Meningococcal Vaccine Effective Against Serogroup B

Lara C. Pullen, PhD

February 07, 2012

February 7, 2012 — A multicomponent serogroup B Neisseria meningitides vaccine (4CMenB) has been found to be immunogenic against 3 reference strains when administered with routine vaccines at either 2, 4, and 6 or at 2, 3, and 4 months, and in addition, it produces minimal interference with routine infant vaccinations, according to a study published in the February 8 issue of JAMA.

The study included 1885 healthy infants. After immunization with 4CMenB and routine vaccines together at either 2, 4, and 6 or 2, 3, and 4 months, 99% or more of participants had human complement serum bactericidal activity (hSBA) titers of 1:5 or greater for strains 44/76-SL and 5/99. For the vaccine antigen NZ98/254, the proportion of infants with hSBA titers of 1:5 or greater was 79% (95% confidence interval [CI], 75.2% - 82.4%) for vaccination at 2, 4, and 6 months with routine vaccine; 86.1% (95% CI, 82.9% - 89.0%) for vaccination at 2, 4, and 6 months without routine vaccines; and 81.7% (95% CI, 76.6% - 86.2%) for vaccinations at 2, 3, and 4 months with routine vaccines.

A sufficient immune response was made against all 3 strains during all 3 protocols. Nicoletta Gossger, MD, from the Oxford Vaccine Group, Department of Paediatrics, University of Oxford, United Kingdom, and colleagues for the European MenB Vaccine Study Group found that when the 4CMenB vaccine was administered alone, rather than with routine vaccines, the hSBA titer was higher than when the vaccine was administered with routine infant vaccinations.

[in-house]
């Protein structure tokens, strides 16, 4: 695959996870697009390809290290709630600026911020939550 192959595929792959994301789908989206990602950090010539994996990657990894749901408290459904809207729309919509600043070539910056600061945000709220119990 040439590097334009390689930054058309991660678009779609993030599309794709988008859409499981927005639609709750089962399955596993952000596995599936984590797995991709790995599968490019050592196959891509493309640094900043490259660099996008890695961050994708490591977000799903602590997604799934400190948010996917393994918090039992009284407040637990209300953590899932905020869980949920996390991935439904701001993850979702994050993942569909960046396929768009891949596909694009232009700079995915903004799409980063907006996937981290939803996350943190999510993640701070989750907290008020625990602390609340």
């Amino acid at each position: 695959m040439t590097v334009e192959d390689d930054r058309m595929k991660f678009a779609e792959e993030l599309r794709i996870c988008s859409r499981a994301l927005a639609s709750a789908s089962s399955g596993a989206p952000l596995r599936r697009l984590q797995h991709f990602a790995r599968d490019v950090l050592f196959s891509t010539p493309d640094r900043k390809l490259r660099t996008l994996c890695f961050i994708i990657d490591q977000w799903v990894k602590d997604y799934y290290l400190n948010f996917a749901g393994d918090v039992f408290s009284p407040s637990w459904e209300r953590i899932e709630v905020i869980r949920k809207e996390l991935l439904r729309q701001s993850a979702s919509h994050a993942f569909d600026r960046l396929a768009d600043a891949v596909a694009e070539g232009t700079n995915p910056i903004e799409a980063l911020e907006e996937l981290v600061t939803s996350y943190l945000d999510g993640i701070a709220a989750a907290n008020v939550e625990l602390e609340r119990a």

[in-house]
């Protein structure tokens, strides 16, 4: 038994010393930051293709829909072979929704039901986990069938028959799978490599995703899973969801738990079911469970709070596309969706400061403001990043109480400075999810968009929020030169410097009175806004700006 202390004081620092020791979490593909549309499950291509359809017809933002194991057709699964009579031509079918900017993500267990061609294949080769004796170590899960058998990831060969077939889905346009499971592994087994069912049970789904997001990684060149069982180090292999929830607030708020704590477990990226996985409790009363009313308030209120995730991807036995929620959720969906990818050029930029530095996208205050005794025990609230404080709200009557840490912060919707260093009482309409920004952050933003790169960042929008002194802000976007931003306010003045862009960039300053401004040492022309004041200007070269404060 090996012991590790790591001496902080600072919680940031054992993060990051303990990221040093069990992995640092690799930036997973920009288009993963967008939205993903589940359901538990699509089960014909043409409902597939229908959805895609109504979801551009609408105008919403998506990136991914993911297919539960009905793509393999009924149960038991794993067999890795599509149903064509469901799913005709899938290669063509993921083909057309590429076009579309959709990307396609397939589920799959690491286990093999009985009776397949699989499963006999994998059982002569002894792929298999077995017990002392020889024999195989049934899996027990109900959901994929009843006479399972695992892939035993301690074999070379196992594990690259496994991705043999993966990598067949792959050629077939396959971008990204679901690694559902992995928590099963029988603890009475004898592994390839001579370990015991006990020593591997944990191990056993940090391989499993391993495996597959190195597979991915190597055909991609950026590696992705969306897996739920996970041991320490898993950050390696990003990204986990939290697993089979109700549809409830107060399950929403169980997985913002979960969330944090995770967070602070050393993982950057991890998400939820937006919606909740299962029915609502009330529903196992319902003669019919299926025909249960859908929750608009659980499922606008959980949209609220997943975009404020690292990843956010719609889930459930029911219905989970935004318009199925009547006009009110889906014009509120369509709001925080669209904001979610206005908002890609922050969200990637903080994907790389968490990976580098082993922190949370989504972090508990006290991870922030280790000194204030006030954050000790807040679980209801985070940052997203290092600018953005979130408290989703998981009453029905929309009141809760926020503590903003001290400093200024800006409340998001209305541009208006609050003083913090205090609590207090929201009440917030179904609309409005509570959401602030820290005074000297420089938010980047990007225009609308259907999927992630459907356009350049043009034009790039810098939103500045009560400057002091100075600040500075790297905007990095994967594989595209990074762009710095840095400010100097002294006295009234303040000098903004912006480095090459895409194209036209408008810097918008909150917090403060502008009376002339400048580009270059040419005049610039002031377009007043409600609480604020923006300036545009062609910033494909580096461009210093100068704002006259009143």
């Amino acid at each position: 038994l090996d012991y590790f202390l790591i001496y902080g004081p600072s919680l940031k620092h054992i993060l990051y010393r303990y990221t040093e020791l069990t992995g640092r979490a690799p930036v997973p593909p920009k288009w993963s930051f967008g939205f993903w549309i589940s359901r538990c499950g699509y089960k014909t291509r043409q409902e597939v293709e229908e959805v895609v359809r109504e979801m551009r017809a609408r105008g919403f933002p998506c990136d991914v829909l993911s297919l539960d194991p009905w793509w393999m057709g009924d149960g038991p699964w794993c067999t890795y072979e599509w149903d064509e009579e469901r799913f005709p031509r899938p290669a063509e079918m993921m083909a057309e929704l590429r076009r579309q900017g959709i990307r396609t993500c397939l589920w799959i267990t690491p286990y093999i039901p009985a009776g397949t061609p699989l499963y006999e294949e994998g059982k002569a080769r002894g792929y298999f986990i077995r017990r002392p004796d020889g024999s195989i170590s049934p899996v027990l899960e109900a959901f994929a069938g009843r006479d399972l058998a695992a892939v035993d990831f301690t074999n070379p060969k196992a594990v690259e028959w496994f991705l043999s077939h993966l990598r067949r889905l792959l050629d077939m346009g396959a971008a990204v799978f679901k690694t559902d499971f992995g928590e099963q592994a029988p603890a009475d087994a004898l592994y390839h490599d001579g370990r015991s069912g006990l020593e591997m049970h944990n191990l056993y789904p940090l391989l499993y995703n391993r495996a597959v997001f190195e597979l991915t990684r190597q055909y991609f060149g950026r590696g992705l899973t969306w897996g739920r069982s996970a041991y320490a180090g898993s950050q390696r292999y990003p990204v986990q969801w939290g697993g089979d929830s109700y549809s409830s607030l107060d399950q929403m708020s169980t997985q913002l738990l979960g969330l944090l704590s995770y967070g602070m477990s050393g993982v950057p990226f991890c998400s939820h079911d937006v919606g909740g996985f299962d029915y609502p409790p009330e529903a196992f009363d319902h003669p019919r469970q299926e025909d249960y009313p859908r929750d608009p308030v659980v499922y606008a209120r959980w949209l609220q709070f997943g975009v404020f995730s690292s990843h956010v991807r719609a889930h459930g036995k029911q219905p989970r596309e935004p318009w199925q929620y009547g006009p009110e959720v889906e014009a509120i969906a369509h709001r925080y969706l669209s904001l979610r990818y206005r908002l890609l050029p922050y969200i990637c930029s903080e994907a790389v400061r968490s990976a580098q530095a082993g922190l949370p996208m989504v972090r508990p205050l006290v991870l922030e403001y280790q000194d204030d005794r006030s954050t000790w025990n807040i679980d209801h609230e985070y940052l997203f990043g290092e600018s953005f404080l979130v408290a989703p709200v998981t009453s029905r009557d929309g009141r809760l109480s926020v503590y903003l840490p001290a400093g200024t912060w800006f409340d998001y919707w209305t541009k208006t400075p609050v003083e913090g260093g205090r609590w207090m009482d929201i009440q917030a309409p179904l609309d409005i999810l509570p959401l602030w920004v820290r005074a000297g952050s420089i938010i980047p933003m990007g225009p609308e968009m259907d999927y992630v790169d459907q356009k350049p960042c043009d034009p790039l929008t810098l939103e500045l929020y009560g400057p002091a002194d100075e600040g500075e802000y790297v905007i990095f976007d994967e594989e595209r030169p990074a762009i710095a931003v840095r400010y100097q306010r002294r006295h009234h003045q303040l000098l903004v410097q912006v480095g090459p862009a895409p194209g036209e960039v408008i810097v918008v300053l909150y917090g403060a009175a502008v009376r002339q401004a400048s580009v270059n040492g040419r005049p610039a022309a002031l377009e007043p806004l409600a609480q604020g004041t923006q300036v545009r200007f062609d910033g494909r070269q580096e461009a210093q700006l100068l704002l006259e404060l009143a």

When 4CMenB was administered alone, a fever was documented in from 26% (158/602) to 41% (247/607) of patients after they received the 4CMenB vaccination. This compares with a fever response in from 23% (69/304) to 36% (109/306) of patients receiving routine vaccinations alone, and with a response in from 51% (306/605) to 61% (380/624) of patients after the 4CMenB and routine vaccinations were administered together.

These results are consistent with smaller trials that found 4CMenB to be more broadly immunogenic when given with detergent-extracted outer membrane vesicles (OMVs), as was done in this trial. The presence of OMVs may be associated with a higher incidence of fever.

In an accompanying editorial, Amanda C. Cohen, MD, and Nancy E. Messonnier, MD, from the US Centers for Disease Control and Prevention in Atlanta, Georgia, explain that, "The New Zealand OMV vaccine produced high rates of fever in clinical trials, so the high rates of fever seen with 4CMenB are not surprising. However, these high rates of fever may cause some additional strain on the health system, including additional ambulatory visits and hospitalizations, and may dampen parental acceptance. The fever profile will likely be more acceptable in countries with a higher burden of serogroup B disease."

They continue, "Countries will have to weigh the benefits of serogroup B vaccination against the costs of adding vaccines to the infant schedule. However, the anticipated licensure of this vaccine in Europe and other countries means that for the first time vaccines to prevent all 5 of the serogroups that cause most meningococcal disease worldwide will be available."

The study was funded by Novartis Vaccines and Diagnostics. Dr. Gossger has disclosed no relevant financial relationships; other authors have disclosed financial relationships with a variety of pharmaceutical companies including, but not limited to, Novartis Vaccines, GlaxoSmithKline, sanofi-aventis, Sanofi Pasteur MSD, MedImmune, and Pfizer Vaccine. Dr. Cohen and Dr. Messonnier have disclosed no relevant financial relationships.

JAMA. 2012;307:573-582.